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Process Narrative Project
For this project, you will write up a narrative, using the Counter-Coulter article as your model text and guide. As you can see, the Counter-Coulter article, while a narrative, also contains analysis, critique, and reflection. (This is not at all unusual for a narrative, by the way.) And, like any good narrative, rather than including every single thing that was done, it focuses on the steps that mean the most to the narrative. It includes the following:
- Background information
- The rhetorical situation
- Goals & Objectives
- A continual monitoring of how the document achieved those goals.
- Painfully honest critiques of how well each draft met the goals.
- Examples from the text to “show” readers what they are talking about
- Uses “I” and “we”
- Is a bit chatty
[to be continued, perhaps]
You will do the same. You will
- Discuss your background (as it relates to the target position)
- Discuss the job announcement
- Discuss briefly the company and its values (no more than a paragraph)
- Discuss how you meet the requirements and qualifications of the position
- Discuss how you don’t meet the requirements and qualifications
- Discuss how your values align and don’t align with the company’s
Discuss what you will emphasize and deemphasize in your CL and resume
- For instance, some of you applied to a position where you lacked a requirement. How did you bury that information or what did you do to compensate?
- The company description and mission statement might be areas for you to align yourself with the company. Did you do this? Why? Why not?
- The desired qualifications and the duties section could offer you opportunities to further align yourself with the company. For instance, perhaps neither the requirements nor the desired qualifications mentions being a good team worker, but the duties section mentions working in teams. It might be a good idea, right?, to mention how well you work in teams.
- Discuss how you will meet challenges–the things you might lack
- Discuss your pesona (closely related to ethos)
Discuss your drafting and revision process
- Discuss your goals, how the all of the preceding points will play out in your final drafts–what you want to convey to the readers.
Discuss the conventions of resumes and cover letters
- the constraints
- the affordances–areas where you might be able to exert your own preferences and personality.
Discuss how each draft met or did not meet those goals.
- Provide examples and critique them
Discuss what you did to come closer to your goals
- Provide examples and critique them
How successful were the final documents?
Keep in mind that your rhetorical purpose here is not to convince your target audience (Bill) of how successful or good the final documents are but to show how honest you are and how aware you are of the rhetorical situation and how well the documents met expectations.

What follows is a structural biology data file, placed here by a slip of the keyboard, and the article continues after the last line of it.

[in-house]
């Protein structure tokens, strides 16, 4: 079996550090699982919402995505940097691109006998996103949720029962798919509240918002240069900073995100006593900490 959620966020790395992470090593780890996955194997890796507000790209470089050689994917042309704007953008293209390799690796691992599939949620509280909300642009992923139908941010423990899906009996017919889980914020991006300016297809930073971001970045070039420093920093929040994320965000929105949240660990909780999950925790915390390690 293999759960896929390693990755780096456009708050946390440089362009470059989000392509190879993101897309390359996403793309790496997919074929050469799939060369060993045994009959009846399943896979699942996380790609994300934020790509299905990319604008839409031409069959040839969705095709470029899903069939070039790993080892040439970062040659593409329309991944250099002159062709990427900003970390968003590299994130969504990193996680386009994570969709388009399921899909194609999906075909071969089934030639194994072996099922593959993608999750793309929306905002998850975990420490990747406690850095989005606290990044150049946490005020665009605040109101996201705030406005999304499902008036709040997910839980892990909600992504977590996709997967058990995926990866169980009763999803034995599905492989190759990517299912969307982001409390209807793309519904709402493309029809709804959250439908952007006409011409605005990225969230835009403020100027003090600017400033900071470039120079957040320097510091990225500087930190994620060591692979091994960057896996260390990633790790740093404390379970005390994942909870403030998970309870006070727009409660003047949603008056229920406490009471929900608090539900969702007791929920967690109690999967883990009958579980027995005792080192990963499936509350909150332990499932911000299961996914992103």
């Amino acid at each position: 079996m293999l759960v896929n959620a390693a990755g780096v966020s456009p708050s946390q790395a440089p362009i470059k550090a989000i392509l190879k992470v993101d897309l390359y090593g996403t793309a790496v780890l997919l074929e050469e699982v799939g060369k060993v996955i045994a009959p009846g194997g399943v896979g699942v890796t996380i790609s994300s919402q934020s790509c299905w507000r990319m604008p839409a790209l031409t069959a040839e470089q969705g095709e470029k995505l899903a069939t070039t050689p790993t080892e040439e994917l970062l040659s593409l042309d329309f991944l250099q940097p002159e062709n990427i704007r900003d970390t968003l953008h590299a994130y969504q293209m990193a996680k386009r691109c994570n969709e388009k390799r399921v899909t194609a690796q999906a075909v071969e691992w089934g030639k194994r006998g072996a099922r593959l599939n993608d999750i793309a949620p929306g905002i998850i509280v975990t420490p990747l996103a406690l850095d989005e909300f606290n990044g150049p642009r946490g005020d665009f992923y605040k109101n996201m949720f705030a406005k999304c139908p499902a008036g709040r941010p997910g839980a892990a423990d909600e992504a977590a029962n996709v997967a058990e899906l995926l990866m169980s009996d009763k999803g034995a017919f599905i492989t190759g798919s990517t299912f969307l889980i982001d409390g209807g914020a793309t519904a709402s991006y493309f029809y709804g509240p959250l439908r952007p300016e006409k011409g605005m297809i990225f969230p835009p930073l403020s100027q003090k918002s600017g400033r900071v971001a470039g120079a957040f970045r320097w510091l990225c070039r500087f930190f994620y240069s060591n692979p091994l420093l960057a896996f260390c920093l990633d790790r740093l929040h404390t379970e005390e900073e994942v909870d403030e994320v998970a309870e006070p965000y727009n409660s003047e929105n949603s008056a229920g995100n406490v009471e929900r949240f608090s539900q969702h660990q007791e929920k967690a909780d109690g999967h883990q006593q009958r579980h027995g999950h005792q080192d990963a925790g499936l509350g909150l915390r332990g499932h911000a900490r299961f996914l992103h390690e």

- You may simply lack the experiences and qualifications of an ideal candidate.
- Your awareness, analysis, critical thinking, and honesty and the ability to express them in English writing are under scrutiny here, not the success of your final drafts of the resume and CL.
- Keep in mind that your rhetorical purpose here is not to convince your target audience (Bill) of how successful or good the final documents are but to show how honest you are and how aware you are of the rhetorical situation and how well the documents met expectations.
Your final draft will contain the following:
- Around 2000 words of narration, reflection, and critique.
- Examples from the texts–the resume, CL, job announcement, company info.(optional)
with the following
- Job Announcement
- Cover Letter
By the way, do not say, “As can be seen on Page X/in the cover letter/in the appendix.” Quote the passage and critique it.
Ethos can be a bit confusing here. We use it in rhetoric to indicate credibility because that is what it comes down to: Do you establish a person in your writing that your audience can trust?
But the more common definition is “character,” as this passage from Merriam Webster’s online dictionary points out:
Ethos means “custom” or “character” in Greek. As originally used by Aristotle, it referred to a man’s character or personality, especially in its balance between passion and caution. Today ethos is used to refer to the practices or values that distinguish one person, organization, or society from others. So we often hear of the ethos of rugged individualism and self-sufficiency on the American frontier in the 19th century; and a critic might complain about, for example, the ethos of violence in the inner cities or the ethos of permissiveness in the suburbs.
So what’s the point in including these definitions? The authors of “Counter-Coulter” seem to use ethos as a combination of both definitions. They are concerned about the identity they project, and they want to project an identity acceptable to a hostile audience. In the end, they project an identity that is credible and appealing to some audience members, at least.